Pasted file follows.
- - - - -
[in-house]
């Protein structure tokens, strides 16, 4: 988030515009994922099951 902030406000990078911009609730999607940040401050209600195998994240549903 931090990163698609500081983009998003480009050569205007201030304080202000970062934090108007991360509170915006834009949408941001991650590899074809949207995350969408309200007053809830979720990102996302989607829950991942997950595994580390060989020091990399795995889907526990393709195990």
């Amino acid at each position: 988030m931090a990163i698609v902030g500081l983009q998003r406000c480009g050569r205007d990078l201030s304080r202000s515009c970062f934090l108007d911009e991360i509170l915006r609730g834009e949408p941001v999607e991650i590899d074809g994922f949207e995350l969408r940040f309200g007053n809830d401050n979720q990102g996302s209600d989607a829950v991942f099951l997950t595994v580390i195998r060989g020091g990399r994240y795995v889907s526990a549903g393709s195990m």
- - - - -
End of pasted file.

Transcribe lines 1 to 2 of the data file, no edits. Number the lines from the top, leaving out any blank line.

[in-house]
């Protein structure tokens, strides 16, 4: 988030515009994922099951 902030406000990078911009609730999607940040401050209600195998994240549903 931090990163698609500081983009998003480009050569205007201030304080202000970062934090108007991360509170915006834009949408941001991650590899074809949207995350969408309200007053809830979720990102996302989607829950991942997950595994580390060989020091990399795995889907526990393709195990």